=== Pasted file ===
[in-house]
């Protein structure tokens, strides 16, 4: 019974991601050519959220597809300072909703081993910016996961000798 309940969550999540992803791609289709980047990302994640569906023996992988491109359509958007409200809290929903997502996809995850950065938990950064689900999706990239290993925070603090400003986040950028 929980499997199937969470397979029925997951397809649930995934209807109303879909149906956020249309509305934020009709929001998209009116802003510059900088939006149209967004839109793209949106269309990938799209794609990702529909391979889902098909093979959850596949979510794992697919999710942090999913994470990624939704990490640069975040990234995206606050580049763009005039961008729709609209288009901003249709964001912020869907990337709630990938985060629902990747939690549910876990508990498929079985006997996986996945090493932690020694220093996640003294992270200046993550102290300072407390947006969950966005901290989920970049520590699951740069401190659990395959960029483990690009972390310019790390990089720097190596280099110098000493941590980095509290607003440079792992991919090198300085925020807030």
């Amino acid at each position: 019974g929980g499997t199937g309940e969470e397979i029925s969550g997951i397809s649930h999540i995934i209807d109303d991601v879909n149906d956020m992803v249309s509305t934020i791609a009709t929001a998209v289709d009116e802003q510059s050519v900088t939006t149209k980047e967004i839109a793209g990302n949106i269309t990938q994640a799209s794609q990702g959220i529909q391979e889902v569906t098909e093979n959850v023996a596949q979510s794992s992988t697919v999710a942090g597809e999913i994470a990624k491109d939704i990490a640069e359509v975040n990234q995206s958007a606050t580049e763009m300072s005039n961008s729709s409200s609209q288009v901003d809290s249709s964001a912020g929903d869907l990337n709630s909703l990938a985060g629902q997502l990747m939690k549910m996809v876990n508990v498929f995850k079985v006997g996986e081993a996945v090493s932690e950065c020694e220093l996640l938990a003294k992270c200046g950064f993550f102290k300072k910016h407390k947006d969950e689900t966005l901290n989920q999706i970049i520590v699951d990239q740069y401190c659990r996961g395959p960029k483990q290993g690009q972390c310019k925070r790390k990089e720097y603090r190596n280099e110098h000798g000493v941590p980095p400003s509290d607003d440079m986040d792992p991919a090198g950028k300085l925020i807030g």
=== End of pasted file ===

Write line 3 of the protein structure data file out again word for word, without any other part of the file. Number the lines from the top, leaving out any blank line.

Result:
């Amino acid at each position: 019974g929980g499997t199937g309940e969470e397979i029925s969550g997951i397809s649930h999540i995934i209807d109303d991601v879909n149906d956020m992803v249309s509305t934020i791609a009709t929001a998209v289709d009116e802003q510059s050519v900088t939006t149209k980047e967004i839109a793209g990302n949106i269309t990938q994640a799209s794609q990702g959220i529909q391979e889902v569906t098909e093979n959850v023996a596949q979510s794992s992988t697919v999710a942090g597809e999913i994470a990624k491109d939704i990490a640069e359509v975040n990234q995206s958007a606050t580049e763009m300072s005039n961008s729709s409200s609209q288009v901003d809290s249709s964001a912020g929903d869907l990337n709630s909703l990938a985060g629902q997502l990747m939690k549910m996809v876990n508990v498929f995850k079985v006997g996986e081993a996945v090493s932690e950065c020694e220093l996640l938990a003294k992270c200046g950064f993550f102290k300072k910016h407390k947006d969950e689900t966005l901290n989920q999706i970049i520590v699951d990239q740069y401190c659990r996961g395959p960029k483990q290993g690009q972390c310019k925070r790390k990089e720097y603090r190596n280099e110098h000798g000493v941590p980095p400003s509290d607003d440079m986040d792992p991919a090198g950028k300085l925020i807030g």